This plan was slowly implemented. A bishop for the Arabs, Raphael (Hawaweeny), was the first Orthodox bishop consecrated in North America. (Bishop Raphael was recently canonized by the Orthodox Church in America, with the participation of the Antiochian Orthodox Archdiocese of North America.) An auxiliary bishop was consecrated for the Alaskan flock. And steps were envisioned for the consecration of Greek, Serbian, and other bishops for the diverse Orthodox communities in the United States and Canada. The recall of Archbishop Tikhon to Russia in 1907 slowed down the movement for which he had laid careful plans. And World War I, which was followed by the Communist revolution in Russia, followed by the Civil War in Russia, distorted the development of Orthodoxy in North America.
In the 1920s multiple “jurisdictions” emerged in America, setting the stage for many decades of the ecclesiological nonsense of canonical Orthodox Churches sharing the same territory and dividing the Orthodox according to the principles of nationality, culture, and language. The energies of the “jurisdictions” were now directed to the preservation of the various national-cultural heritages—Russian, Greek, Syrian-Lebanese, Serbian, Romanian, Albanian, Bulgarian, etc. Gradually, both in America and in the “mother churches,” Orthodoxy in North America began to be viewed as a “diaspora.” Or, to be precise, as specific national and ecclesial “diasporas,” united in Orthodoxy, but divided ethnically, culturally, canonically, and administratively.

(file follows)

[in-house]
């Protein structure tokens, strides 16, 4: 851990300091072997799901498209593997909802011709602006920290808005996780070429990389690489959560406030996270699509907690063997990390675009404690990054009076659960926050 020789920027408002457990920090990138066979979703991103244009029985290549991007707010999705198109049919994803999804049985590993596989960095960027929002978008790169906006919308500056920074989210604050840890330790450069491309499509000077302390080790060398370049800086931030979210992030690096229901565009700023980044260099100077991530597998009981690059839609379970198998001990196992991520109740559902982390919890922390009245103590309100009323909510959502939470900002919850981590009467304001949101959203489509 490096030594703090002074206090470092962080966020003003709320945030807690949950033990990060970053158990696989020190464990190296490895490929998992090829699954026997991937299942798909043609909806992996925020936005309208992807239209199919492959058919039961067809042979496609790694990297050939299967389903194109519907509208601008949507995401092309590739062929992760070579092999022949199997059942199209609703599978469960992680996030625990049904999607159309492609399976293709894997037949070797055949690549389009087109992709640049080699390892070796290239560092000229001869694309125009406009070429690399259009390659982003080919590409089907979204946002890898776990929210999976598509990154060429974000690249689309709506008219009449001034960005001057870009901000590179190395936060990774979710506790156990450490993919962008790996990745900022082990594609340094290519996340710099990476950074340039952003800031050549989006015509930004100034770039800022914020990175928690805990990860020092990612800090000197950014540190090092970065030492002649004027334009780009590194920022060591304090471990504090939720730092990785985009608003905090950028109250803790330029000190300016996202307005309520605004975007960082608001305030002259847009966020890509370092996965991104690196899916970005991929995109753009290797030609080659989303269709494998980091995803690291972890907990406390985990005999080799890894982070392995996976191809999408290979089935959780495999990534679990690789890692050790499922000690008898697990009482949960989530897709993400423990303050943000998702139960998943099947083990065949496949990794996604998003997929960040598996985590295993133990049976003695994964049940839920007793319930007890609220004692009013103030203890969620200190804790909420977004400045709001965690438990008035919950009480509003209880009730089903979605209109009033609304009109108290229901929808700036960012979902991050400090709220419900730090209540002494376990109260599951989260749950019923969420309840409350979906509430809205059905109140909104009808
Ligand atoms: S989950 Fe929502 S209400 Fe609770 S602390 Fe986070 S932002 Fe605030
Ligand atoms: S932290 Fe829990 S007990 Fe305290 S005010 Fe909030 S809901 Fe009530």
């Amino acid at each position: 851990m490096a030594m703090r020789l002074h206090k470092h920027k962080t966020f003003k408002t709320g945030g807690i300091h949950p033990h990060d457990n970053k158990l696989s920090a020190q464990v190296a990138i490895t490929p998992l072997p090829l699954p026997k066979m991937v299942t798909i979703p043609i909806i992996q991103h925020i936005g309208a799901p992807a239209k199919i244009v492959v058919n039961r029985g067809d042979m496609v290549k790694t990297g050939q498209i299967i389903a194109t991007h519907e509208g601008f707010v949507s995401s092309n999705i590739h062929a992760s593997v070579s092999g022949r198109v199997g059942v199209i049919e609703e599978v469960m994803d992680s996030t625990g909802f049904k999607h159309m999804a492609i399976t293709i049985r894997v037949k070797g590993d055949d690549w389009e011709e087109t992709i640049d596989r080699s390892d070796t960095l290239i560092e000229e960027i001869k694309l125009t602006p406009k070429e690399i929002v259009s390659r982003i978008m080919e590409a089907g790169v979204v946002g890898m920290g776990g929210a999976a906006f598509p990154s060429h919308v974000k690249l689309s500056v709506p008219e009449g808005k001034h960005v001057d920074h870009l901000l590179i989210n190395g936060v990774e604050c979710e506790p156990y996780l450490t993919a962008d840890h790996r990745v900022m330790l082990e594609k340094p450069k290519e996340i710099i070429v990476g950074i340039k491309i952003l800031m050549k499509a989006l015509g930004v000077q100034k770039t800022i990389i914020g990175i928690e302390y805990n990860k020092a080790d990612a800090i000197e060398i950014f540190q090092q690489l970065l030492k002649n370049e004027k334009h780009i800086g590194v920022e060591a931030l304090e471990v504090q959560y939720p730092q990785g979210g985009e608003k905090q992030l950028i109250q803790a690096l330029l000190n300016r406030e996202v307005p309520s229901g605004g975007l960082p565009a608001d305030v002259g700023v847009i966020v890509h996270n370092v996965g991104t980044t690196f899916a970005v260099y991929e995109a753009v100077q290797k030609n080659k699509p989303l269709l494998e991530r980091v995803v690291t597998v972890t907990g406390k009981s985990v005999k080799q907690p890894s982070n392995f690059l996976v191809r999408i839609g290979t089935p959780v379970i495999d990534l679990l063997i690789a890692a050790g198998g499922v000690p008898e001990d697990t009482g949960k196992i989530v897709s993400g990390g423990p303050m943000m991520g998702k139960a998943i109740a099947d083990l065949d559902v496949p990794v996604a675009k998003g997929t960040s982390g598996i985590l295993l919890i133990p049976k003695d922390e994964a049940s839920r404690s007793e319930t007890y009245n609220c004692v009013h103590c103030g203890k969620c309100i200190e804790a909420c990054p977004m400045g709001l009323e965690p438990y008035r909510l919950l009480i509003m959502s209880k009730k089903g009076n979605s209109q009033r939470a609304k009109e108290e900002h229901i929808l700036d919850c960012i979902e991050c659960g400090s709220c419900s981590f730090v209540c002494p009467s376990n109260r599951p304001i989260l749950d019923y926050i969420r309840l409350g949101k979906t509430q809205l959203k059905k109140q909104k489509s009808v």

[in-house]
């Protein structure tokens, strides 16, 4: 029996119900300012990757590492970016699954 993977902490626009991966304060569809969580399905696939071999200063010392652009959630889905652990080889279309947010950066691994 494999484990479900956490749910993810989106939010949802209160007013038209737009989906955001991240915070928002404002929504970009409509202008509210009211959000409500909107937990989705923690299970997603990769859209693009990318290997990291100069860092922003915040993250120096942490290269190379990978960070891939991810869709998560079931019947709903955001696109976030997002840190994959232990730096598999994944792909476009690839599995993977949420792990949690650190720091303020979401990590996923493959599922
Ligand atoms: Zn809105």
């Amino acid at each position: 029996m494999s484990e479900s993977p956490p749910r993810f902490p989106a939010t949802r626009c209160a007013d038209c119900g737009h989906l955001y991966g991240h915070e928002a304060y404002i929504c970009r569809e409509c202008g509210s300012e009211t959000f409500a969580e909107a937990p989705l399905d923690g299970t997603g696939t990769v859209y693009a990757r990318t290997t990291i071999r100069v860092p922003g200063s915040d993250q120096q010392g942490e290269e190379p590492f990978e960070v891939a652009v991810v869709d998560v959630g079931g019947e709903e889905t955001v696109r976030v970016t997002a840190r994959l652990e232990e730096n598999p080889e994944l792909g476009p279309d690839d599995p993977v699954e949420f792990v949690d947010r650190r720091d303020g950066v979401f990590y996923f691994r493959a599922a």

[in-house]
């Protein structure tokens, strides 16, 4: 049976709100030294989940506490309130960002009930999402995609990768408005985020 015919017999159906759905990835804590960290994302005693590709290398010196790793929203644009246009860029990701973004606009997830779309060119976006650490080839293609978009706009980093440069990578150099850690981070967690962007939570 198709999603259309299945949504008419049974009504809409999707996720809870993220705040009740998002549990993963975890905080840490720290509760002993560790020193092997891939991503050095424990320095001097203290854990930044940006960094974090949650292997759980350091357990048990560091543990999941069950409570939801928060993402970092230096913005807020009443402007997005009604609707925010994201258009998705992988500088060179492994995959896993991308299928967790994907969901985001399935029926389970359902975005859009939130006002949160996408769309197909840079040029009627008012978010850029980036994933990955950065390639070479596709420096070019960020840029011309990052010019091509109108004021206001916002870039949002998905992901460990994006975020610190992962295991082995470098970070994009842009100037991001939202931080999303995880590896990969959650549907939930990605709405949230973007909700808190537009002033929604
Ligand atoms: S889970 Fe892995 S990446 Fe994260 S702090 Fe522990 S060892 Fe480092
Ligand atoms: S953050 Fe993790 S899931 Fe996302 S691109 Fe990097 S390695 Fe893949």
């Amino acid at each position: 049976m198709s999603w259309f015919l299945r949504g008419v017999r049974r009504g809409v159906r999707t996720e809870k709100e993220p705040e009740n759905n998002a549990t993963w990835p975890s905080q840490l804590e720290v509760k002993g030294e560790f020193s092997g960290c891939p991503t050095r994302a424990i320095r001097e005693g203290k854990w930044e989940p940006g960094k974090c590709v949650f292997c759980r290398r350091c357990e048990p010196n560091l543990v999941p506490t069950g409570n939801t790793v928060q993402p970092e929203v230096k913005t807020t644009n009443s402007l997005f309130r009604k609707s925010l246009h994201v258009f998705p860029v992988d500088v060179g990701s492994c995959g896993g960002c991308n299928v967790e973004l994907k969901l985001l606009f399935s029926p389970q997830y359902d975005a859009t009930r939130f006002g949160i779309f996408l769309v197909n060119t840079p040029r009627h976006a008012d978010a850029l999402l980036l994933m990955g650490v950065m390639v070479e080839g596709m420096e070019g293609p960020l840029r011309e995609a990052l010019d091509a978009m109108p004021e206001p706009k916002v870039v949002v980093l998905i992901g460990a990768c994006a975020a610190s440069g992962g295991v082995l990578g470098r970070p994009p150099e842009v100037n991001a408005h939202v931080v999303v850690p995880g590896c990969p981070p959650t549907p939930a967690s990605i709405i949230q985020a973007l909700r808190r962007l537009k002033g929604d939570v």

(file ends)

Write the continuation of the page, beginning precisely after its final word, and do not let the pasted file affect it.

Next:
From time to time, initiatives were undertaken to create structures of unity. These were efforts to bring the Orthodox together into a relationship of consultation and co-operation. The most prominent such effort was the Standing Conference of Canonical Orthodox Bishops in the Americas (SCOBA). Formed in 1960, SCOBA remains the primary forum for inter-Orthodox collaboration in the United States. Though the SCOBA itself is not a strong institution, and does not possess any canonical authority, it does provide a framework for common work and mission. There are several agencies and organizations authorized by the SCOBA which have been able to build their work “as if” the Orthodox in America were united in one Church. Nevertheless, the fundamental “canonical position” of the SCOBA is the preservation of parallel “jurisdictions.”
Another approach to the future of Orthodoxy in America was taken in 1970, when the Church of Russia granted a Tomos of Autocephaly to what was then called the Russian Orthodox Greek Catholic Church of North America and became the Orthodox Church in America. In the context of the persecution of the Church of Russia by the Communist regime in the 1920s, the American diocese in 1924 declared a “temporary autonomy.” The one diocese gradually became a Church with several dioceses, and was often called the American “Metropolia.” Since the Moscow Patriarchate did not recognize the self-declared autonomy of the Metropolia, until 1970 the Metropolia was in schism from the Church of Russia. In America, on the other hand, eucharistic communion was maintained between the Metropolia and the new Orthodox jurisdictions of Constantinople, Antioch, Serbia, Romania, and Bulgaria. The Tomos of Autocephaly restored communion between the Moscow Patriarchate and the Orthodox Church in America. It also gave the OCA the mandate to build up the life of Orthodoxy in America while maintaining communion and good relations with other Orthodox Churches and striving for the full canonical unity of Orthodoxy in North America.